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Transposing Text

     Transpose two characters (`transpose-chars').

     Transpose two words (`transpose-words').

     Transpose two balanced expressions (`transpose-sexps').

`C-x C-t'
     Transpose two lines (`transpose-lines').

   The common error of transposing two adjacent characters can be fixed
with the `C-t' command (`transpose-chars').  Normally, `C-t' transposes
the two characters on either side of point.  When given at the end of a
line, `C-t' transposes the last two characters on the line, rather than
transposing the last character of the line with the newline, which
would be useless.  If you catch a transposition error right away, you
can fix it with just `C-t'.  If you catch the error later,  move the
cursor back to between the two transposed characters.  If you
transposed a space with the last character of the word before it, the
word motion commands are a good way of getting there.  Otherwise, a
reverse search (`C-r') is often the best way.  Note: Search.

   `Meta-t' (`transpose-words') transposes the word before point with
the word after point.  It moves point forward over a word, dragging the
word preceding or containing point forward as well.  The punctuation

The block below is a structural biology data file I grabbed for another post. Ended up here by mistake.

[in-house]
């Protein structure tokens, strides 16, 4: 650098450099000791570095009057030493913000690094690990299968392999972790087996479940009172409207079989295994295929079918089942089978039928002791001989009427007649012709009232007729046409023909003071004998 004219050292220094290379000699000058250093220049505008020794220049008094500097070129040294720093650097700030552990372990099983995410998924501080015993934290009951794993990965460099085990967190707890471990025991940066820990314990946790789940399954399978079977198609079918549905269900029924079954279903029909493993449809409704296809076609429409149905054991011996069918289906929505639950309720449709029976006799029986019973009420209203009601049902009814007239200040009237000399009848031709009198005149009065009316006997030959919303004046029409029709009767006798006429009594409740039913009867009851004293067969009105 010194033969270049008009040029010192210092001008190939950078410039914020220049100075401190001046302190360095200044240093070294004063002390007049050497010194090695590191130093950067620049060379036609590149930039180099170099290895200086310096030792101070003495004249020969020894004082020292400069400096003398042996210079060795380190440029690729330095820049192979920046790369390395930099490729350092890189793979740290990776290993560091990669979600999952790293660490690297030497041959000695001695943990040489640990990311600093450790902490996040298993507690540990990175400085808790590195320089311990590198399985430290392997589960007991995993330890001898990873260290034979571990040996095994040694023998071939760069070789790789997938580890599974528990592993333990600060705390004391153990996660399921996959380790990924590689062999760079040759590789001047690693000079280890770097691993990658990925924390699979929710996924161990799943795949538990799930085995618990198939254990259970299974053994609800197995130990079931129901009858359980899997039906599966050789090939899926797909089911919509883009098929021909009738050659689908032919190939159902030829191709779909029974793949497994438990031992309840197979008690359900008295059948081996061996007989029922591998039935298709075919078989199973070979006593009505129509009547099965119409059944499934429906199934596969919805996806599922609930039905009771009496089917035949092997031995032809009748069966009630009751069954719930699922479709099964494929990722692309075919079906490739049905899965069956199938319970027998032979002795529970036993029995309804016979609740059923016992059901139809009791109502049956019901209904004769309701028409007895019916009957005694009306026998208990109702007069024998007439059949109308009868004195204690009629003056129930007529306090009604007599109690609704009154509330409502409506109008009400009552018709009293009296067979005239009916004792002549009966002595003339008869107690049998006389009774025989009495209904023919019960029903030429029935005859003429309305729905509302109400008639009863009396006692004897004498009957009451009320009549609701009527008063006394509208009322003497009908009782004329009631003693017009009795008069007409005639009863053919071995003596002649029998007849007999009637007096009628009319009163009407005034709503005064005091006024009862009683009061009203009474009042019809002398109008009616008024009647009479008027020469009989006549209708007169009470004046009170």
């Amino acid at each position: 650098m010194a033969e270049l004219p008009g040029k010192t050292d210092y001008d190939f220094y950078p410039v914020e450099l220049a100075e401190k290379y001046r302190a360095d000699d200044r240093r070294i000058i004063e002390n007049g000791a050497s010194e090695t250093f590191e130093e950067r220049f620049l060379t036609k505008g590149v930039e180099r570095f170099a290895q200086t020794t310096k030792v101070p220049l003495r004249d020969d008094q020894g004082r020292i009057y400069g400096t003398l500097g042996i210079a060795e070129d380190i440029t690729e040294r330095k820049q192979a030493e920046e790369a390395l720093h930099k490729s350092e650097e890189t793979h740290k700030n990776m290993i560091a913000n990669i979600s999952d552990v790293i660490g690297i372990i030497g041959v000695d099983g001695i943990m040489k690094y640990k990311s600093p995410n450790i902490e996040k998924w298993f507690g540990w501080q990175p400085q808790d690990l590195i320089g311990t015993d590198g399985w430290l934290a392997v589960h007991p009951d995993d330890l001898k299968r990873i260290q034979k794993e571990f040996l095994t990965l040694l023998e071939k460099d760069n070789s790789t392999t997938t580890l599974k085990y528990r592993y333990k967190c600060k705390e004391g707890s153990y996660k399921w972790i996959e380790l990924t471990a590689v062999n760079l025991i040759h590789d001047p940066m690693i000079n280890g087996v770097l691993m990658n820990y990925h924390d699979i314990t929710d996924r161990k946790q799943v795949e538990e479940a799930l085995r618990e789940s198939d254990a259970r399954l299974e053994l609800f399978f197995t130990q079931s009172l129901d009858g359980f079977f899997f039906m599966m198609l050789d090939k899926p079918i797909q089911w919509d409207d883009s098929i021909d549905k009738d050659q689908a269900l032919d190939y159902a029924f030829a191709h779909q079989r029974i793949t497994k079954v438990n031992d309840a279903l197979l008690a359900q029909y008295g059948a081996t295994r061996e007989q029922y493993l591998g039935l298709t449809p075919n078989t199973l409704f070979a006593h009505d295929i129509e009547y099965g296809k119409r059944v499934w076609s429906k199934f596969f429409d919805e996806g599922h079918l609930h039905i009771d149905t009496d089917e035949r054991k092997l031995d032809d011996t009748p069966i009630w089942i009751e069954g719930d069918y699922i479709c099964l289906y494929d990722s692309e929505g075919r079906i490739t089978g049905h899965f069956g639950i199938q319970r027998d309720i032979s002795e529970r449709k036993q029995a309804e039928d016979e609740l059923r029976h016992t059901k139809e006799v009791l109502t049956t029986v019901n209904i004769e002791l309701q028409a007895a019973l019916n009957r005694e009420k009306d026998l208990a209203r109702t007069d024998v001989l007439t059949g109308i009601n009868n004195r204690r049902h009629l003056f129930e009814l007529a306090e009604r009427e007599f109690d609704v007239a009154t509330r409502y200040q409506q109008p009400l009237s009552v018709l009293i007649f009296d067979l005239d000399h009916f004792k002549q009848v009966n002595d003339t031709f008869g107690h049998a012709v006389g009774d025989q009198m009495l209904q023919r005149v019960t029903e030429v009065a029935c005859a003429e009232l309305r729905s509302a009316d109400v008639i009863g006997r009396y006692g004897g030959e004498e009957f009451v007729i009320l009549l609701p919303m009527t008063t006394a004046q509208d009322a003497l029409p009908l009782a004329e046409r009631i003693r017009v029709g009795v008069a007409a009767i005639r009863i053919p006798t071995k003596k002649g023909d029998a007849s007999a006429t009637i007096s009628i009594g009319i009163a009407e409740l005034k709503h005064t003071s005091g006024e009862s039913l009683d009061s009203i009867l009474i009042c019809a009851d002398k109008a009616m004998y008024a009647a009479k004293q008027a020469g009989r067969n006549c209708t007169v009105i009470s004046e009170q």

characters between the words do not move.  For example, `FOO, BAR'
transposes into `BAR, FOO' rather than `BAR FOO,'.

   `C-M-t' (`transpose-sexps') is a similar command for transposing two
expressions (Note: Lists.), and `C-x C-t' (`transpose-lines')
exchanges lines.  It works like `M-t' but in determines the division of
the text into syntactic units differently.

   A numeric argument to a transpose command serves as a repeat count:
it tells the transpose command to move the character (word, sexp, line)
before or containing point across several other characters (words,
sexps, lines).  For example, `C-u 3 C-t' moves the character before
point forward across three other characters.  This is equivalent to
repeating `C-t' three times.  `C-u - 4 M-t' moves the word before point
backward across four words.  `C-u - C-M-t' would cancel the effect of
plain `C-M-t'.

   A numeric argument of zero transposes the character (word, sexp,
line) ending after point with the one ending after the mark (otherwise a
command with a repeat count of zero would do nothing).

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